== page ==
Bad News Travels Fast
The workday had come to an end on a summer Friday afternoon, and the worn out trucks were filing their way down the unforgiving mountain back to the Saticoy yard. They had worked out on the steep oil lease all week, and the boys were anticipating a cold shower and a colder beer. Some showed it more than others, especially the driver of a certain bent and rickety 1960’s Jeep Gladiator.
“Weenie” was a terrible driver, they all knew it, but nobody dared bring it to his attention. Somehow this particular afternoon he had managed a passenger— a brave soul they all called “Geno GaVino.”
The brief list of the Gladiator’s features left much to be desired— no bells, no whistles, surely boasting no air conditioning. The truck, a 4x4 had a manual transmission that clearly wasn’t being utilized to it’s full potential, as the only thing hotter than the summer air was the Gladiator’s brake shoes. By the time they reached the oilfield gates, the wobbly brakes told their story of the sweet protesting stench of vehicle distress.
As they made their approach to the paved valley floor, Geno GaVino looked to Weenie with wide eyes. He was unsure how it be possible, but Weenie’s driving had gotten worse. The hell-bent Jeep truck was barreling stiffly around the corners, and scraps from the job were at this point littering the road. Weenie had smoked the brakes.
The vessel was now was reduced to a coffin-for-two with a steering wheel that was looking for the fastest way to be planted into the fertile Ventura County soil.
Hanging on for their lives at 80 miles per hour on the paved downhill, focused on the chaos within the cab, "Weenie" & "Geno" looked up just in time to see the sun kiss the chrome of two shined up sports cars in the distance. They were parked side by side on a bridge with their backs to the drama unfolding above. The sports cars were forming a large metal door that the Gladiator was going to have to force open.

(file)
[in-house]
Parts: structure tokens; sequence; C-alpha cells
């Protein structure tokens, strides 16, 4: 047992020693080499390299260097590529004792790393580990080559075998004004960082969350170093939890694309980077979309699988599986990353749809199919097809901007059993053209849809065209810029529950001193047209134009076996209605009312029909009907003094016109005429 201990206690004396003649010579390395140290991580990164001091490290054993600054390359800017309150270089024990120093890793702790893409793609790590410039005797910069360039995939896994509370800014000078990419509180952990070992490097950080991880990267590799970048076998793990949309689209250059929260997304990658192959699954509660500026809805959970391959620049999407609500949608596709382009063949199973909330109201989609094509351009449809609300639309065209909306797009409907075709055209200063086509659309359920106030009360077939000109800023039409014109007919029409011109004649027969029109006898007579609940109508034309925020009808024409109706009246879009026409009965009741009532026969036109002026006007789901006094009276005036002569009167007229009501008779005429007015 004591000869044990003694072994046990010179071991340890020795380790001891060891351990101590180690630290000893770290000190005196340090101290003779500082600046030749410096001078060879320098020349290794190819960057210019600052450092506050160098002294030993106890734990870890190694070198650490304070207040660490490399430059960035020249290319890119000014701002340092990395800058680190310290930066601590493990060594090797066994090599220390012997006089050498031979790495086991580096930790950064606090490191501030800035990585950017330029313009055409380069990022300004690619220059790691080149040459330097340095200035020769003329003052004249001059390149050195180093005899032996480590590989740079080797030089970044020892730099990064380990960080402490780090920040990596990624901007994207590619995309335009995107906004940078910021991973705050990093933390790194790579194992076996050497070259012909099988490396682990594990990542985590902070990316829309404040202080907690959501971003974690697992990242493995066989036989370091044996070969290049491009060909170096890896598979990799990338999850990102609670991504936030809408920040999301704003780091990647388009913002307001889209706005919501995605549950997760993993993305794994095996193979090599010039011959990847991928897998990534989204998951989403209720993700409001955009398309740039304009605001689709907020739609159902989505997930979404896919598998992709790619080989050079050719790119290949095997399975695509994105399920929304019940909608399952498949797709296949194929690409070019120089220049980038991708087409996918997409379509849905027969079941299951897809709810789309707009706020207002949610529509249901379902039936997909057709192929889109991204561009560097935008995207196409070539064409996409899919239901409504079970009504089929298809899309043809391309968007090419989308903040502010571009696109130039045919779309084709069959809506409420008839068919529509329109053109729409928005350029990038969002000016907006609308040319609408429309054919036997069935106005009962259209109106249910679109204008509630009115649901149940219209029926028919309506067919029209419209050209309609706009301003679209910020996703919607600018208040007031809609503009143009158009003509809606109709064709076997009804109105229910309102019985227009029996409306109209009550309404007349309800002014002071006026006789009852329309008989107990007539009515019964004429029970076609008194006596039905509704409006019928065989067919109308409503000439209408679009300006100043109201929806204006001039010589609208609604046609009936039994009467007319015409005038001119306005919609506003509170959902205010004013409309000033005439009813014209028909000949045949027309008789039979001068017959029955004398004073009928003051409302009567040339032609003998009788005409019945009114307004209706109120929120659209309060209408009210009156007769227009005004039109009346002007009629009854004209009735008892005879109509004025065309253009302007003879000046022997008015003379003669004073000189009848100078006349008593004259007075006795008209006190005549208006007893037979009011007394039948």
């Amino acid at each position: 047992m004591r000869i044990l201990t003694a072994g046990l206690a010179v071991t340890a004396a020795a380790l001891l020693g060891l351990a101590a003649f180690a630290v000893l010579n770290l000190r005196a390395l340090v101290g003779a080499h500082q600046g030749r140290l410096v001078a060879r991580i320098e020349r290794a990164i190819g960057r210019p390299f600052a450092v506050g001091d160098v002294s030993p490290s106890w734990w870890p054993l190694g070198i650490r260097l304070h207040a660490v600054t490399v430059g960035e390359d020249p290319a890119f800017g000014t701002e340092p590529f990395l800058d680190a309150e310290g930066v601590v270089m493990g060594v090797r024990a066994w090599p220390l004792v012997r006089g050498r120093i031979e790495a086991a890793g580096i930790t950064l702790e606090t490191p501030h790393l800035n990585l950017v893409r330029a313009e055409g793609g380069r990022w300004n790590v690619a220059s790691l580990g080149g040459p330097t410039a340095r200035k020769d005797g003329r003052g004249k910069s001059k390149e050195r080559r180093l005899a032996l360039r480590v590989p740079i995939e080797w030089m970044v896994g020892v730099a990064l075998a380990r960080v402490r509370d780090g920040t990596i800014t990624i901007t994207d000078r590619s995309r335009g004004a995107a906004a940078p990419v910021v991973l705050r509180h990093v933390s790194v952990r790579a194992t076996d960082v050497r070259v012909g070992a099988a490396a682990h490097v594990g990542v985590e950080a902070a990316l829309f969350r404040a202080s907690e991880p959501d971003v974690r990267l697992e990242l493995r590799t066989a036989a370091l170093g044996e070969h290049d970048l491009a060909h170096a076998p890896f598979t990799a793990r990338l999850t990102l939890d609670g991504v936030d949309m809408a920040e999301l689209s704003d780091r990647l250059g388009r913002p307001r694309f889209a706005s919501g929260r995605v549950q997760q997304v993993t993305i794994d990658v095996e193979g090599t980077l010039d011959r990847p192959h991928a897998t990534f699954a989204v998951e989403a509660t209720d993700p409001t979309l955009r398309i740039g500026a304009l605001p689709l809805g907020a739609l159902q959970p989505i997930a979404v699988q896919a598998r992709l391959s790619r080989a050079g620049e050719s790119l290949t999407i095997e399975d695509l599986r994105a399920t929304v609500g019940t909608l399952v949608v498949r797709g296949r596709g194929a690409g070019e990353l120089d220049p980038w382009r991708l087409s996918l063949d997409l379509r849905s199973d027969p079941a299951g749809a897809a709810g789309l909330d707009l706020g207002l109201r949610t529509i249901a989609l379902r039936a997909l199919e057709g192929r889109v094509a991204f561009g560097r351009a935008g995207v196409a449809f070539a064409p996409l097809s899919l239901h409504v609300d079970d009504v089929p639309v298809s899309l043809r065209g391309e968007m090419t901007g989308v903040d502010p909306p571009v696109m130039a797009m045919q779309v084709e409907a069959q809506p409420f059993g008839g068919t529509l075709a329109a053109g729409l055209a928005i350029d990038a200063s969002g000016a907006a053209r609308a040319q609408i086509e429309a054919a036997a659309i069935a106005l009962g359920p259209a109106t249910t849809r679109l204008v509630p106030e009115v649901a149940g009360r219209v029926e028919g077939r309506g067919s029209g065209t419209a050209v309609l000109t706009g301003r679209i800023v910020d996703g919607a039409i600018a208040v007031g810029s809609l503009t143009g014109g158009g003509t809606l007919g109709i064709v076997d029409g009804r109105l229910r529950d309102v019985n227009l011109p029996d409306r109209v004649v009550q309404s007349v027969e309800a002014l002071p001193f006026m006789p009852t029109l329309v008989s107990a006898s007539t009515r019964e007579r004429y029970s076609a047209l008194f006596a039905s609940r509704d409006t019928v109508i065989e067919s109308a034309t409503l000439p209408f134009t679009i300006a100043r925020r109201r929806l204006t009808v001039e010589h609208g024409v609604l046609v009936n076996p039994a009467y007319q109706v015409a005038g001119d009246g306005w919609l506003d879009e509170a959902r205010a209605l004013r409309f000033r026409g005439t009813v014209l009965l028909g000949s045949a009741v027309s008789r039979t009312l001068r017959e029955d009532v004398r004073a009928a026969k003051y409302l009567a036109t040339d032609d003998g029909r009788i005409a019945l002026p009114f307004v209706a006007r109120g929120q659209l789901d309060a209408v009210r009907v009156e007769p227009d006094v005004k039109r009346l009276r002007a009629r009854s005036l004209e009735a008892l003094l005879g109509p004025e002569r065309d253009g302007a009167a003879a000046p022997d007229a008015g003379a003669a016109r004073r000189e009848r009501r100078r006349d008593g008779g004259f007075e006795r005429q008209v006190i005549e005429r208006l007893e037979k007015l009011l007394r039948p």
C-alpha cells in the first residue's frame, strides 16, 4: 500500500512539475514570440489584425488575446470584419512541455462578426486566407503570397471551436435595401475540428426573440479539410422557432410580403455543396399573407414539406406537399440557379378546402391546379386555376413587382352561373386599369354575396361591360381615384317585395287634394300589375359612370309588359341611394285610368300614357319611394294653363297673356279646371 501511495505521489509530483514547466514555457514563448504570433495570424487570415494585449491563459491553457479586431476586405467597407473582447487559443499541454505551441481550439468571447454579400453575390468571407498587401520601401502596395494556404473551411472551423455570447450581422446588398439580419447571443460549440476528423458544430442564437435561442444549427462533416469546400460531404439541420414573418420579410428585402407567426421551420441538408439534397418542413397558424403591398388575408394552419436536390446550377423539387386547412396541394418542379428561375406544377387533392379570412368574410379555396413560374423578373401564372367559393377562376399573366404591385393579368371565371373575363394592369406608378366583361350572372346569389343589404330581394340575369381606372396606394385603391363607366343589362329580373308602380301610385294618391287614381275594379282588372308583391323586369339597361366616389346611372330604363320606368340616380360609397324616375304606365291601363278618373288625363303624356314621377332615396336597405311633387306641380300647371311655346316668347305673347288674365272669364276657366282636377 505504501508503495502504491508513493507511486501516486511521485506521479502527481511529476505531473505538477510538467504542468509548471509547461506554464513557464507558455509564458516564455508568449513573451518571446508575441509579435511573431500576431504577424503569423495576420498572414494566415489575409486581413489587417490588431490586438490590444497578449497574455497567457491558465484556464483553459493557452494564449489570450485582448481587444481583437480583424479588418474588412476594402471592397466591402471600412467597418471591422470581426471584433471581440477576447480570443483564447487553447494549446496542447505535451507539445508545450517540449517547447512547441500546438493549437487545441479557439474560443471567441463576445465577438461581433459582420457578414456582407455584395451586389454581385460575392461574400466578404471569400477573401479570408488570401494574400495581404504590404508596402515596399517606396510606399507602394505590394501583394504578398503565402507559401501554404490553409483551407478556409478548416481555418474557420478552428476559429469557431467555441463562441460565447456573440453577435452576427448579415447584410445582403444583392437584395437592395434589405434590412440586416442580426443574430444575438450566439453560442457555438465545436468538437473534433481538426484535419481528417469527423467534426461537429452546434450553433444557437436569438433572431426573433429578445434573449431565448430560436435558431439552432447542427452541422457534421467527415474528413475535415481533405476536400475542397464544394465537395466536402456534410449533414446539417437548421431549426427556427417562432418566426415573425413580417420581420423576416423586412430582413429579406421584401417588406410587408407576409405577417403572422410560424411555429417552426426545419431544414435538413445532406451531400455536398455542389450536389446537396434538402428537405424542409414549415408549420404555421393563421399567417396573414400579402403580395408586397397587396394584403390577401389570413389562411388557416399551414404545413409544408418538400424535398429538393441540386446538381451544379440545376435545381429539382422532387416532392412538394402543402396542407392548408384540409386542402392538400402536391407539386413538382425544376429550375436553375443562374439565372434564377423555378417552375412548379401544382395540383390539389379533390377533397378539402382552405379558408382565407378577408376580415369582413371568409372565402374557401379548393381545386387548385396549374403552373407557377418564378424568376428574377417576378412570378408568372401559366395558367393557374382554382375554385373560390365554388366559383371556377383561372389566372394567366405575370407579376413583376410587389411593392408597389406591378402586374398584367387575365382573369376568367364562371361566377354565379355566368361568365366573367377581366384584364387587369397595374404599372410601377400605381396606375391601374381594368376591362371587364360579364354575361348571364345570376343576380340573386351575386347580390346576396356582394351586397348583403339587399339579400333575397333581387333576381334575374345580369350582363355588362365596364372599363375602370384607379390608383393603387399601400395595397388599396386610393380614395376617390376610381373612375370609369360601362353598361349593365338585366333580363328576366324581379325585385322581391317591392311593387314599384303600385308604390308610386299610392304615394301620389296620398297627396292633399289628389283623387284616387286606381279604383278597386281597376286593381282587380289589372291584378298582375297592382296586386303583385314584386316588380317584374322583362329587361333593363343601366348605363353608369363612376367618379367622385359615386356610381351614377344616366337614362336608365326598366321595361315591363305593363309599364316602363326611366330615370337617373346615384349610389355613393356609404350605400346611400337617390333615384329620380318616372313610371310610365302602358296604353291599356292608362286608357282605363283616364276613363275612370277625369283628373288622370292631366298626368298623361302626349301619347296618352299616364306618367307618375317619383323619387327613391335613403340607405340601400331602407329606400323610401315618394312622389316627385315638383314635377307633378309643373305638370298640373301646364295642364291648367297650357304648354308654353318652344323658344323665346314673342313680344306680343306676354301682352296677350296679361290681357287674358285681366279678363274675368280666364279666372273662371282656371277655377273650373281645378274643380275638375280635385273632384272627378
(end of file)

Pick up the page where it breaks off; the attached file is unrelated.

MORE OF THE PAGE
In terror, “Weenie” pounded out a silent warning on a horn that didn’t work, while his giant work boots were braced firmly on the two left pedals— He and "Geno" yelling louder than the horn ever could.
The wheeled coffin careened further down the hill and was inching dangerously closer to the two stopped cars, when suddenly the two sports cars found the green light and the gas.
"… Ladies and Gentlemen: Broadcasted live from Ventura County’s own Lemon Peel drag strip… a real don’t ask, don’t tell treat, a real live, rare, illegal three car jalopy street race: What looks to be one 1950’s Chevy versus a Pontiac something-or-other, and a… Hang on… a… Late entry.. Is that a 1960 Heep Gladiator? Yes, a Late entry… A Jeep Gladiator, sponsored by Saticoy's own, Delta Electric….”
A close race, folks, the Chevy takes it— the Jeep Gladiator nipping at the Pontiac’s heels for a close second!!!! Wow, What a race!!!!!!
The Chevy continued off to celebrate, while the Pontiac pulled off to lick it’s wounds. By this time, Weenie had managed to regain control of his coffin & mortality, pulled up next to the unsuspecting, ignorant Pontiac.
He stalled the Gladiator into an abrupt and welcomed position, ripped the truck’s door open and marched toward the passenger side of the Pontiac. The cute blonde gal in the front seat had the window all the way down, somehow allowing enough room for the giant man. "Weenie" dove across the girl and grabbled the teenaged driver by his collar— "Weenie's" greasy rough hands landing righteously on the kid’s peach fuzzed face.
Geno GaVino sat in shock on the bench seat of the Gladiator— recovering from one trauma and moving on to another, watching in awe as the Pontiac swerved off with his coworker’s dirty boots dangling out the passenger window.
At a loss of what to do, Geno slid over and tried to get the Gladiator to cooperate for Weenie’s rescue. From the cracked windshield, he watched Weenie’s panicked victim swerve to his destination, clearly having no idea why he was being attacked by the giant man.
The Pontiac swerved into a liquor store, (which was probably where they all were headed anyhow,) and to the kid’s coincidental rescue, a Sheriff was parked out front. Bleeding from his lip, he ran to the squad car to tattle on the crazed man who had assaulted him all the way to the liquor store.
When Geno limped the barefoot Gladiator into the lot, they were able to get to the bottom of it, as Weenie was still trying to beat some sense into the kid who was physically hiding behind the cop. The teenage driver of the Pontiac caught an attitude with the Delta Electric employees - not realizing that in his telling the officer the truth, he had admitted to breaking the law himself. The Sheriff clearly took a side once informed of the circumstances, and made sure the little rich kid knew it:
“You’d better pipe down, Kid, or I’m gonna let him (Weenie) loose on you again so you can have a little more…”